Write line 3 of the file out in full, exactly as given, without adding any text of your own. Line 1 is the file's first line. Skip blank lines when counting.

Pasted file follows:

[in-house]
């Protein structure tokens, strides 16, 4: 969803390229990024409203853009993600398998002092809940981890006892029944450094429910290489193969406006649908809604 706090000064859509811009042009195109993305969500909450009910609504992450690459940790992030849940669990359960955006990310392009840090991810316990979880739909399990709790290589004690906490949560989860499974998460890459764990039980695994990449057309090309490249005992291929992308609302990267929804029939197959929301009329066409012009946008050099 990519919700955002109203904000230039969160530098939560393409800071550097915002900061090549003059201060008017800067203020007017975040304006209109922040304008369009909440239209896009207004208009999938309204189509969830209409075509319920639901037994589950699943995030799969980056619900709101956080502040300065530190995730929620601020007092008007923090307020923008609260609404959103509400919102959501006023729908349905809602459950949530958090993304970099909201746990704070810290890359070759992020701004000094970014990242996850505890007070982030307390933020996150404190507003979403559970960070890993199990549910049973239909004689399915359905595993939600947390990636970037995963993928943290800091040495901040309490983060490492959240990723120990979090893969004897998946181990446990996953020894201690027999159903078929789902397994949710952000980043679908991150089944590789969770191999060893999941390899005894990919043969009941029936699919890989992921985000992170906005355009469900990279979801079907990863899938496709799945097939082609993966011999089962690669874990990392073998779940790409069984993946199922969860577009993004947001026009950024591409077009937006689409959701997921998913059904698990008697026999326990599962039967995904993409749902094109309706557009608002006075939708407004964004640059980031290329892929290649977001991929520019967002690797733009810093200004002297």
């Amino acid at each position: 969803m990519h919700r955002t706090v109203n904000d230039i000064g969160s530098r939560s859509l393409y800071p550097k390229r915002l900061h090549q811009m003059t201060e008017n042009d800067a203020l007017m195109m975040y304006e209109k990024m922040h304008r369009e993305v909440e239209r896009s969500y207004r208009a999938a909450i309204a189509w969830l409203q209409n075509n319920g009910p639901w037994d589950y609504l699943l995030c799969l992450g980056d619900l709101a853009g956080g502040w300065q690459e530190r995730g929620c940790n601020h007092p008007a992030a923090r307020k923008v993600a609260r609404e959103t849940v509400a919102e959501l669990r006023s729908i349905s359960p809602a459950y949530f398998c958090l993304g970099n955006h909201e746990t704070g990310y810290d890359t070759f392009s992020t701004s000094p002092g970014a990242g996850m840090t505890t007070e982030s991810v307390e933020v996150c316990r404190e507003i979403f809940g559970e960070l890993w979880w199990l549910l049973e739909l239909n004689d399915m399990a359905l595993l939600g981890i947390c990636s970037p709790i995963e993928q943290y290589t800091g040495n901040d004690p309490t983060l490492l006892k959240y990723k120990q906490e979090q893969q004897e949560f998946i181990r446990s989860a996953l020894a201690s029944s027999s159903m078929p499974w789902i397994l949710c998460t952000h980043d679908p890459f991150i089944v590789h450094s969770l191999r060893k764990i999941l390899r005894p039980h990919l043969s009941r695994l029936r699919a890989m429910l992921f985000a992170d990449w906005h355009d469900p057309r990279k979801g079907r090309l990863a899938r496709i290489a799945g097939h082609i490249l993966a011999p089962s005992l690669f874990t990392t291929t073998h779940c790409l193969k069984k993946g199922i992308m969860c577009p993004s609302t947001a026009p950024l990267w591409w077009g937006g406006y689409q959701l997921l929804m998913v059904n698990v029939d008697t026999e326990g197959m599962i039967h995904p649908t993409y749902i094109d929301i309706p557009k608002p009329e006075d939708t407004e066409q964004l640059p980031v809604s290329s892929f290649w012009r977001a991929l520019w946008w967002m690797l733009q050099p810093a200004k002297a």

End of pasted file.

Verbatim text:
């Amino acid at each position: 969803m990519h919700r955002t706090v109203n904000d230039i000064g969160s530098r939560s859509l393409y800071p550097k390229r915002l900061h090549q811009m003059t201060e008017n042009d800067a203020l007017m195109m975040y304006e209109k990024m922040h304008r369009e993305v909440e239209r896009s969500y207004r208009a999938a909450i309204a189509w969830l409203q209409n075509n319920g009910p639901w037994d589950y609504l699943l995030c799969l992450g980056d619900l709101a853009g956080g502040w300065q690459e530190r995730g929620c940790n601020h007092p008007a992030a923090r307020k923008v993600a609260r609404e959103t849940v509400a919102e959501l669990r006023s729908i349905s359960p809602a459950y949530f398998c958090l993304g970099n955006h909201e746990t704070g990310y810290d890359t070759f392009s992020t701004s000094p002092g970014a990242g996850m840090t505890t007070e982030s991810v307390e933020v996150c316990r404190e507003i979403f809940g559970e960070l890993w979880w199990l549910l049973e739909l239909n004689d399915m399990a359905l595993l939600g981890i947390c990636s970037p709790i995963e993928q943290y290589t800091g040495n901040d004690p309490t983060l490492l006892k959240y990723k120990q906490e979090q893969q004897e949560f998946i181990r446990s989860a996953l020894a201690s029944s027999s159903m078929p499974w789902i397994l949710c998460t952000h980043d679908p890459f991150i089944v590789h450094s969770l191999r060893k764990i999941l390899r005894p039980h990919l043969s009941r695994l029936r699919a890989m429910l992921f985000a992170d990449w906005h355009d469900p057309r990279k979801g079907r090309l990863a899938r496709i290489a799945g097939h082609i490249l993966a011999p089962s005992l690669f874990t990392t291929t073998h779940c790409l193969k069984k993946g199922i992308m969860c577009p993004s609302t947001a026009p950024l990267w591409w077009g937006g406006y689409q959701l997921l929804m998913v059904n698990v029939d008697t026999e326990g197959m599962i039967h995904p649908t993409y749902i094109d929301i309706p557009k608002p009329e006075d939708t407004e066409q964004l640059p980031v809604s290329s892929f290649w012009r977001a991929l520019w946008w967002m690797l733009q050099p810093a200004k002297a």